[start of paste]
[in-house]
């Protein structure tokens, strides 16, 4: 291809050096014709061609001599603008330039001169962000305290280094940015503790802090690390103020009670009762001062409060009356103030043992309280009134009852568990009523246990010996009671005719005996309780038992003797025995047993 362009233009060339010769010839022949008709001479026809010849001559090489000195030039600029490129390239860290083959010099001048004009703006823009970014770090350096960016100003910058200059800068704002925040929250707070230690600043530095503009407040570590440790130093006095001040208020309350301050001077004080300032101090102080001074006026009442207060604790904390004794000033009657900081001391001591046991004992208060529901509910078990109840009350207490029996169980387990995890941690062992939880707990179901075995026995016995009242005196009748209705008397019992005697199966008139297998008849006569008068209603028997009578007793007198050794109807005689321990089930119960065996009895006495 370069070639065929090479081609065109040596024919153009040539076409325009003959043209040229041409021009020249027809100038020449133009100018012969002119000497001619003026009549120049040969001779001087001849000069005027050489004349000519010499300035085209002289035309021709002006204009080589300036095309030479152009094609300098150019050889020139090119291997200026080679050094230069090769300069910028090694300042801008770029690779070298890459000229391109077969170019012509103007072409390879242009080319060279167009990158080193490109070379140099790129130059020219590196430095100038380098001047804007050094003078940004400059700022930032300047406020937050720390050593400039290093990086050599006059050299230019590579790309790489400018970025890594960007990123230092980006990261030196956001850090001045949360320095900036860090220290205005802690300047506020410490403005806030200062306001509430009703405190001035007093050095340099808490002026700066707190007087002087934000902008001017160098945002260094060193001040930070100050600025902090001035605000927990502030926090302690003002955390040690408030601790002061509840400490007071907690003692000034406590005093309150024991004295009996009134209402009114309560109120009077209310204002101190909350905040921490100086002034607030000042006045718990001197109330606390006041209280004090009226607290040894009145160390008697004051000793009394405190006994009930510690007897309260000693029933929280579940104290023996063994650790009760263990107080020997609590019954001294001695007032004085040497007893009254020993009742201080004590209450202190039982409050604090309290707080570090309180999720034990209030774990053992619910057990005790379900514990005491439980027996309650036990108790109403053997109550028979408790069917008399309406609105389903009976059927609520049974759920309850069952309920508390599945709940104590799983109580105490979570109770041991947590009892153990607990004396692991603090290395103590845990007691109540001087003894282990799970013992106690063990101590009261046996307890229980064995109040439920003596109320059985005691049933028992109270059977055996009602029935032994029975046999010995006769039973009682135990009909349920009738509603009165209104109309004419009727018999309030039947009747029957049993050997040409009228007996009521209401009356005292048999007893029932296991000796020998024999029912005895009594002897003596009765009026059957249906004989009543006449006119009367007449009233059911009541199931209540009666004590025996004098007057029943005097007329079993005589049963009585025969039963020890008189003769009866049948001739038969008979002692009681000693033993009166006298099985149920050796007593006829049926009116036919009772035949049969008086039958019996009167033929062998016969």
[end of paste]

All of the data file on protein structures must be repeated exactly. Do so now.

[in-house]
């Protein structure tokens, strides 16, 4: 291809050096014709061609001599603008330039001169962000305290280094940015503790802090690390103020009670009762001062409060009356103030043992309280009134009852568990009523246990010996009671005719005996309780038992003797025995047993 362009233009060339010769010839022949008709001479026809010849001559090489000195030039600029490129390239860290083959010099001048004009703006823009970014770090350096960016100003910058200059800068704002925040929250707070230690600043530095503009407040570590440790130093006095001040208020309350301050001077004080300032101090102080001074006026009442207060604790904390004794000033009657900081001391001591046991004992208060529901509910078990109840009350207490029996169980387990995890941690062992939880707990179901075995026995016995009242005196009748209705008397019992005697199966008139297998008849006569008068209603028997009578007793007198050794109807005689321990089930119960065996009895006495 370069070639065929090479081609065109040596024919153009040539076409325009003959043209040229041409021009020249027809100038020449133009100018012969002119000497001619003026009549120049040969001779001087001849000069005027050489004349000519010499300035085209002289035309021709002006204009080589300036095309030479152009094609300098150019050889020139090119291997200026080679050094230069090769300069910028090694300042801008770029690779070298890459000229391109077969170019012509103007072409390879242009080319060279167009990158080193490109070379140099790129130059020219590196430095100038380098001047804007050094003078940004400059700022930032300047406020937050720390050593400039290093990086050599006059050299230019590579790309790489400018970025890594960007990123230092980006990261030196956001850090001045949360320095900036860090220290205005802690300047506020410490403005806030200062306001509430009703405190001035007093050095340099808490002026700066707190007087002087934000902008001017160098945002260094060193001040930070100050600025902090001035605000927990502030926090302690003002955390040690408030601790002061509840400490007071907690003692000034406590005093309150024991004295009996009134209402009114309560109120009077209310204002101190909350905040921490100086002034607030000042006045718990001197109330606390006041209280004090009226607290040894009145160390008697004051000793009394405190006994009930510690007897309260000693029933929280579940104290023996063994650790009760263990107080020997609590019954001294001695007032004085040497007893009254020993009742201080004590209450202190039982409050604090309290707080570090309180999720034990209030774990053992619910057990005790379900514990005491439980027996309650036990108790109403053997109550028979408790069917008399309406609105389903009976059927609520049974759920309850069952309920508390599945709940104590799983109580105490979570109770041991947590009892153990607990004396692991603090290395103590845990007691109540001087003894282990799970013992106690063990101590009261046996307890229980064995109040439920003596109320059985005691049933028992109270059977055996009602029935032994029975046999010995006769039973009682135990009909349920009738509603009165209104109309004419009727018999309030039947009747029957049993050997040409009228007996009521209401009356005292048999007893029932296991000796020998024999029912005895009594002897003596009765009026059957249906004989009543006449006119009367007449009233059911009541199931209540009666004590025996004098007057029943005097007329079993005589049963009585025969039963020890008189003769009866049948001739038969008979002692009681000693033993009166006298099985149920050796007593006829049926009116036919009772035949049969008086039958019996009167033929062998016969």